Kids need to slow down. Childhood flies by so fast these days with camps, lessons and scheduled commitments. When I was a kid, we didn't have play dates. You just bumped into other kids in the neighborhood and played. Trust me, a kid who is allowed to slow down is less stressed and from my experience, much happier. They make friends with nature because they have time to interact with it. As part of our "Leave it to Beaver" summer, I just kick them out of the house! Yup, that's right. Need someone one to play with? Go find a chicken or an inch worm. Get a scrap on your nose or knee. I've got band-aids.
Another thing the country kids are doing as part of our "Leave it to Beaver" summer is learning their way around a kitchen. Why? Well, because we once had house guests and the mother was still making her 16 year old son his morning bowl of cereal. To me that was crazy! Kids should know how to feed themselves. We started with simple things like making brownies and popsicle. The pride of making something is a great way to build up a child's self reliance levels. Now they come in from playing and make their own lunches! Egg salad sandwich anyone?
The more a child does for themselves, the more they believe they can do things. It is a snow ball that builds quickly. Having independence and the self confidence to try things makes them stronger people. So throw some ingredients on the counter and step back! Even if they mess up, they are still learning. Trust me, the ketchup, swiss cheese sandwiches were a total fail, but it hasn't stopped them from trying. And it isn't just food, they are more willing to try many new activities now that their confidence is soaring.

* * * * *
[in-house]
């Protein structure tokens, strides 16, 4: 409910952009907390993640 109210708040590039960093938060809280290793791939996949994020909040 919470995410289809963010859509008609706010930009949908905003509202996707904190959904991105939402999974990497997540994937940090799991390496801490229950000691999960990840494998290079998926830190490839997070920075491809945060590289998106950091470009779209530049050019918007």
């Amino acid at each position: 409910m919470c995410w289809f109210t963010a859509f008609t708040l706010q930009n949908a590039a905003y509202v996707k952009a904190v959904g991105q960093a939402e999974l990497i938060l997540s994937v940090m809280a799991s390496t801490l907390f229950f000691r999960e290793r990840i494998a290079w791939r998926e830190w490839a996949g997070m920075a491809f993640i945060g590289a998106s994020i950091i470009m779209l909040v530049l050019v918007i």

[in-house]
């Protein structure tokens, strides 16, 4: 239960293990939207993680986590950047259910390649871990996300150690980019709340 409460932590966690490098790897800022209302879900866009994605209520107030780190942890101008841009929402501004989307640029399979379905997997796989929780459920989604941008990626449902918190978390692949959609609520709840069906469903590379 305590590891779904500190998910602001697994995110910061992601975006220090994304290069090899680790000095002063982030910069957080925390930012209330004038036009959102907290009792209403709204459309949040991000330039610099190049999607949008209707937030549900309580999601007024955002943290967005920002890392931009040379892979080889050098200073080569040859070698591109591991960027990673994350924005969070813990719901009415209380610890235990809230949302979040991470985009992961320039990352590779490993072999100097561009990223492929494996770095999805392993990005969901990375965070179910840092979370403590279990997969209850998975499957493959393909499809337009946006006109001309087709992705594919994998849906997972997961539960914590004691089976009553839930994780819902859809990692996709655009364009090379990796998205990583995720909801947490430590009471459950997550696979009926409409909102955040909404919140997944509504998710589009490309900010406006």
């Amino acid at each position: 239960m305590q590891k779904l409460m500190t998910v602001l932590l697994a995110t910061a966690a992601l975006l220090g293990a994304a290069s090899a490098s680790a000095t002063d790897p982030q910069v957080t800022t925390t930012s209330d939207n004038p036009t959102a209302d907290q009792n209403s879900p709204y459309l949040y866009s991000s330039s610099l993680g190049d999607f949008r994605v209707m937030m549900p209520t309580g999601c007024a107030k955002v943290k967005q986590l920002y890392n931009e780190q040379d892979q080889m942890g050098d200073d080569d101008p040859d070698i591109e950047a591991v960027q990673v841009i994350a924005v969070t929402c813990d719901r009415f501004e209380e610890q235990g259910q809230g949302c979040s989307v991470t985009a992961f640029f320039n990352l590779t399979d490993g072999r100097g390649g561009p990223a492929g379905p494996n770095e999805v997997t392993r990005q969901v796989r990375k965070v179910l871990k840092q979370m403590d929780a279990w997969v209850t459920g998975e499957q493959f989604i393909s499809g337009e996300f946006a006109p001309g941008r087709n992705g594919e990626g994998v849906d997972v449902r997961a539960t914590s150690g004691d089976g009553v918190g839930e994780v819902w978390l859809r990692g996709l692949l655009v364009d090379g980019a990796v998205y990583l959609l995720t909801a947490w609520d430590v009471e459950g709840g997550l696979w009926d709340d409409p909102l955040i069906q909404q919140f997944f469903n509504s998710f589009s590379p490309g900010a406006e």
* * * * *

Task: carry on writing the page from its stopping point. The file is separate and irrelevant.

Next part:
Of course the country kids are spending hours in the pool this summer. What kid doesn't like to splash around. The littlest country kid's self confidence has grown so much that he has even started going in the pool without a life jacket! They have so much fun and get such great exercise (something so many kids today lack) by just being out there splashing and playing games together.
Now I am not a total anti-screen advocate. I mean I did have an Atari growing up, so on overly hot or stormy days, I do let them play a little Wii. It is so funny to listen to them fight, laugh, and learn to work together to accomplish goals. And we have had popcorn and a movie time with old fashion candy. They both loved the Bottle Caps and Cow Tails.
So how do you have a "Leave it to Beaver" summer?
1.) Cut the screen time. Yes, they will complain but stick with it!
2.) Provide a box of cheap and "old fashion" activities they can use.
3.) Take them were there are other kids. Not a play date.
4.) Have them try new things.
5.) Dump the schedules.
6.) Don't be a mediator, short order cook or taxi. They will survive.
7.) Support them, but stand back, be it in the park or the kitchen, and especially when fishing, because getting hooked hurts!
8.) Encourage imagination
9.) Lock the doors to keep them outside if you have to!
10.) Relax and watch your children grow.
Rip off the bubble wrap people! Not only let them get dirty, challenge them to see just how dirty they can get! If a child can take a bath in the summer and the water doesn't turn grey, they need to play harder! Seriously, the littlest country kid can spend hours in a pile of dirt, entertaining himself, building his imagination. If you are a kid and you don't have scraps and bruises from playing, your doing it all wrong! Life is an adventure, but let them find it on their own terms, at their own pace. Cut the classes, camps, and play dates and just let them be. They will surprise you on how fast they learn to fill their days with simple joys of childhood.